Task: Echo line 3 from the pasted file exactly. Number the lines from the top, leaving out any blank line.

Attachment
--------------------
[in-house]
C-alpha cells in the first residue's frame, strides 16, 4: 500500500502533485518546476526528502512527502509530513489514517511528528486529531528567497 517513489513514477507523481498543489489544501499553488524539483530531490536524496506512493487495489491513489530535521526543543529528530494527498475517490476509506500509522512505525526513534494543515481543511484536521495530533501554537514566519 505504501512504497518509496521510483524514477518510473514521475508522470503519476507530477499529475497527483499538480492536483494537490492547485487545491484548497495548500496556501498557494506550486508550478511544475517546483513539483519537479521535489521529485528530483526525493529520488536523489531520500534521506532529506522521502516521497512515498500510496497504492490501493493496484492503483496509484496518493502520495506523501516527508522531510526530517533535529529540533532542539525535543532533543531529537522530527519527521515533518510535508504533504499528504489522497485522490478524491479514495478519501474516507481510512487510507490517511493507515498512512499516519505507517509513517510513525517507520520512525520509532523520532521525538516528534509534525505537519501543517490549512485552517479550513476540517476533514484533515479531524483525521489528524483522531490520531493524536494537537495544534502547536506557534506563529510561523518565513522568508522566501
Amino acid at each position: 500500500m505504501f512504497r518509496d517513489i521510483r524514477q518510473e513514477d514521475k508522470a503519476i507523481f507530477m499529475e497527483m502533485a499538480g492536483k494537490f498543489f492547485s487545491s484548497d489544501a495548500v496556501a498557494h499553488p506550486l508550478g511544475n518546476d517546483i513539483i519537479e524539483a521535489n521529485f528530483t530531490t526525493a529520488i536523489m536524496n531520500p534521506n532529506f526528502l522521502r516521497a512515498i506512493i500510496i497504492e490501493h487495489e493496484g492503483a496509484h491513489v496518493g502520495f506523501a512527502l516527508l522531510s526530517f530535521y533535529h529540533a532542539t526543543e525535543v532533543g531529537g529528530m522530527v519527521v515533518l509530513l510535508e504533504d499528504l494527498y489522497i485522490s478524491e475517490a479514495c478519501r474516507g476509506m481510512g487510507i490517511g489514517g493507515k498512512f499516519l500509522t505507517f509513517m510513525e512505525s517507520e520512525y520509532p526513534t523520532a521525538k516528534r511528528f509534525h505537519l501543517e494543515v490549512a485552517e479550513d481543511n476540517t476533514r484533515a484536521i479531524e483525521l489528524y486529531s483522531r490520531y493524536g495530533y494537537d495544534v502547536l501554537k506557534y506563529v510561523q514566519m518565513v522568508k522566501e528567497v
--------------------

Amino acid at each position: 500500500m505504501f512504497r518509496d517513489i521510483r524514477q518510473e513514477d514521475k508522470a503519476i507523481f507530477m499529475e497527483m502533485a499538480g492536483k494537490f498543489f492547485s487545491s484548497d489544501a495548500v496556501a498557494h499553488p506550486l508550478g511544475n518546476d517546483i513539483i519537479e524539483a521535489n521529485f528530483t530531490t526525493a529520488i536523489m536524496n531520500p534521506n532529506f526528502l522521502r516521497a512515498i506512493i500510496i497504492e490501493h487495489e493496484g492503483a496509484h491513489v496518493g502520495f506523501a512527502l516527508l522531510s526530517f530535521y533535529h529540533a532542539t526543543e525535543v532533543g531529537g529528530m522530527v519527521v515533518l509530513l510535508e504533504d499528504l494527498y489522497i485522490s478524491e475517490a479514495c478519501r474516507g476509506m481510512g487510507i490517511g489514517g493507515k498512512f499516519l500509522t505507517f509513517m510513525e512505525s517507520e520512525y520509532p526513534t523520532a521525538k516528534r511528528f509534525h505537519l501543517e494543515v490549512a485552517e479550513d481543511n476540517t476533514r484533515a484536521i479531524e483525521l489528524y486529531s483522531r490520531y493524536g495530533y494537537d495544534v502547536l501554537k506557534y506563529v510561523q514566519m518565513v522568508k522566501e528567497v